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P&O Ferries takes you to see Sade in Antwerp 1st May

Being one of the most revered and reclusive artists in Britsh pop history, R&B and soul singer Sade could happily spend the rest of her life hidden away in her country house in Gloucestershire. Matthias Scherer explains why you’d be a fool to miss her gig in Antwerp on 1 May.


Helen Folasade Adu OBE – or Sade to her legions of fans – is a hugely successful singer and songwriter and has sold more than 50 million records during a 25-year career. Her breakthrough came with ther debut album Lovers Rock, released in 1984, which won the Brit Award for Best British Album the following year. It contains the hit single “Smooth Operator”, which she co-wrote.

Apart from her often emotional, deeply personal songs about the struggles – but also the ecstasy – of love, Sade is famous for her JD Salinger-like avoidance of the spotlight. Before her last album Soldier of Love came out last year, her previous record had been released a decade earlier.

In her early days of fame, paparazzi scaled trees in front of her house to get a shot of her, and, after an interview with a tabloid newspaper, she vowed never to give interviews again (she has since spoken to the press on very few occasions). This fierce protection of her private life might have its roots in her slightly chaotic upbringing – she was born in Nigeria, but moved to England as a four-month-old toddler after her parents’ marriage fell apart.

She then moved around, from Colchester to East Anglia and to London, where she set about starting her career in music. After her song “Smooth Operator” created a big buzz in the music industry, she signed to Epic Records – a label she’s still working with.

Despite her reluctance to play the industry game, she loves playing live. “Whatever anybody might say about me, when I feel the warmth we get back from the audiences , I think it’s worth all the bulls***”, she told The Times last year. After touring only once in 14 years, she now brings her intense stage show to Europe.

This promises to be a very special tour indeed and you should move fast to get tickets. We propose her gig on 1 May at the renowned Sportpaleis in Antwerp, which is easily accessible from P&O’s port in Rotterdam. Tickets are going fast, so you’d be advise to act quickly if you don’t want to miss this fantastic opportunity. Tickets can be bought here or here.

P&O Ferries wants to help you get on your way to this show – the show is on a Sunday, you can take the 9pm ferry to Rotterdam the day before. From Rotterdam, it’s only a 45-minute drive to Antwerp.

Ferry collides with fishing boat between Jersey and France

Nero Multimedia Suite 10

A high-speed ferry collided with a smaller fishing boat beetween Jersey and France this morning, leaving one fisherman seriously injured.

The Condor Vitesse was travelling between St Malo, France, and St Helier, Jersey, when it struck the boat around 8am today. According to eyewitnesses, there was heavy fog, with visibility down to 30 metres. A doctor aboard the Condor Vitesse gave emergency treatment to the injured man.

The injured fisherman is believed to be a 42-year-old man, and is said to be in a “serious” condition. He has been taken to hospital. According to the Guernsey Press, the ferry was travelling at around 37 knots (ca. 43mph), and the fishing boat sank after the collision.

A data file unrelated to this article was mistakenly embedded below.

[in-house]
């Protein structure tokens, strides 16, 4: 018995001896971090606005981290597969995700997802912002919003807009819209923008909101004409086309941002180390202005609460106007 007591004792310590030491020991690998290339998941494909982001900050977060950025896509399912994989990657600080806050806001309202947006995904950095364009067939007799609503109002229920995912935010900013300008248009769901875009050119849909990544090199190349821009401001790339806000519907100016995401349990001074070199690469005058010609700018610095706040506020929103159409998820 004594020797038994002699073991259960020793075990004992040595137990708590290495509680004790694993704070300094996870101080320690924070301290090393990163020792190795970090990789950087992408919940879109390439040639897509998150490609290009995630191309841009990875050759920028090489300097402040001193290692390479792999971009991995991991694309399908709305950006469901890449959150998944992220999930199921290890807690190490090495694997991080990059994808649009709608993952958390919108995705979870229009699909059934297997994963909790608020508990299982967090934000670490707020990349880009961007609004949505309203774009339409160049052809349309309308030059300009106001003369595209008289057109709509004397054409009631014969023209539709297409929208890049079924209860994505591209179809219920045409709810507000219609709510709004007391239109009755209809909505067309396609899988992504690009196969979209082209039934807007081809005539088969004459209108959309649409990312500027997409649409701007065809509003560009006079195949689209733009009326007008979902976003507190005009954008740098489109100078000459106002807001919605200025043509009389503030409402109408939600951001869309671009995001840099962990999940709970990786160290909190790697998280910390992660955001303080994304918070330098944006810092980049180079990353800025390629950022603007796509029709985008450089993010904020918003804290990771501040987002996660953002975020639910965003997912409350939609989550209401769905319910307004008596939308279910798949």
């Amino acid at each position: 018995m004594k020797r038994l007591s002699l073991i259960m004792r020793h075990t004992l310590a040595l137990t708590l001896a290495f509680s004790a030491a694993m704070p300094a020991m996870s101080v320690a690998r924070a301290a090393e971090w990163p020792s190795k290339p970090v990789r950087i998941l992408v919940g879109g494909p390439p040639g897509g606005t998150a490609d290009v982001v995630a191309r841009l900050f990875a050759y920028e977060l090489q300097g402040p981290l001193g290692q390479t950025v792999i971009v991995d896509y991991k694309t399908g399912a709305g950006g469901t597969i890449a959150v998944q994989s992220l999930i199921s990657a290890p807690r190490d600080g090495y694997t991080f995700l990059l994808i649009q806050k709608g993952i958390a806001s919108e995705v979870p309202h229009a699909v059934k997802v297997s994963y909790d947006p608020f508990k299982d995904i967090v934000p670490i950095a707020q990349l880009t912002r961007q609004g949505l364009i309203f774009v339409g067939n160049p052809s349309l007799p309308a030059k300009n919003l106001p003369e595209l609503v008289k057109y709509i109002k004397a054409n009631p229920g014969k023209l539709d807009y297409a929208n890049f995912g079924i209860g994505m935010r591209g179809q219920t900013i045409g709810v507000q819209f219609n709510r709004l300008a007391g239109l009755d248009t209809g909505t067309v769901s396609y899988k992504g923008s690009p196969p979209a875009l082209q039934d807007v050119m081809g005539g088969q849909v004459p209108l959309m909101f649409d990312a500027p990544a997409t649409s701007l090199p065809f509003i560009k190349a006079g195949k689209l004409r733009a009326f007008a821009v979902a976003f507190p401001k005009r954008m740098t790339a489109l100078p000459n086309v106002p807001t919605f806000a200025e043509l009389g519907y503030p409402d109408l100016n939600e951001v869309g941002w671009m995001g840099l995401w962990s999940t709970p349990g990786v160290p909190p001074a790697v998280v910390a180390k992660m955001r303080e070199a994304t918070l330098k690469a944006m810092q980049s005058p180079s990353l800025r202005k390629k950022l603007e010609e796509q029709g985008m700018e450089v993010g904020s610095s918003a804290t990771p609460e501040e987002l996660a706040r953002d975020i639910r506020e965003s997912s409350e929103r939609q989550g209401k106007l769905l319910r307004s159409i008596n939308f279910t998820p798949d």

A rescue helicopter was sent to the scene of the accident, but had to abort its attempts at rescue due to the poor weather conditions.

A spokesperson for the Jersey Police said: “The incident occurred northwest of Chausey (French waters) and is being dealt with by the French authorities at this time.

“It is believed that all persons have been accounted for from both boats and that three persons from the French fishing vessel were recovered from the water although the extent of any injuries to those casualties is still being established. There are no reported casualties from the Condor Vitesse.”

A statement released by Condor ferries said: “Condor Vitesse is currently involved in a search and rescue operation in the vicinity of the Minquiers following a possible collision with a fishing vessel.

“Further updates will be issued as more information becomes available. The ship was en route between St Malo and St Helier Jersey on Monday 28th March 2011.”

Jamón ibérico – a damn good ham


We get stuck into a meaty issue (sorry) as Tomas Mowlam explains the culinary wonder of jamón ibérico. Italy has prosciutto, Croatia has Pršut, Spain even has another famous ham – jamón Serrano – so what’s all the fuss? Well jamón ibérico is just a different league of pig based goodness.

The first difference is that Jamón Serrano comes from the white pig, but Jamón ibérico is made from the black pig, cerdo negro, nicknamed pata negra for their thin black legs.

The second major difference is the care and strict regulation with which every stage of the production of the ham is governed.

Piglets are weaned, then fattened on cereals and acorns, and then allowed to roam through la dehesa; groves of holm oaks known as encina in Spain. Chowing down on sweet acorns (bellota) and rooting about on the dusty ground of la dehesa is key to the ham.

The diet of bellota during la montanera, the period from October to January when the acorns fall to the ground gives ham its nutty/olive taste. The pigs have to weigh 160kg or more, and are limited to two pigs per hectare so the little porkers get their fill of bellota.

If they’re judged to have passed the strict regulations they are graded. The top grade is Jamón ibérico de bellota, which means it’s a pure bred pig, fed solely on bellota during the montanera and aged at least three years. It’s pricey too.

It mainly comes from the areas of Salamanca, Extremadura and Andalucia. The hams from Guilejo in Salamanca, and Huelva in particularly the town of Jabugo, are some of the most famous.

The Spanish protection of this makes French defence of Champagne look timid and the rules governing production are so strict that the end result should be excellent whichever mark you buy.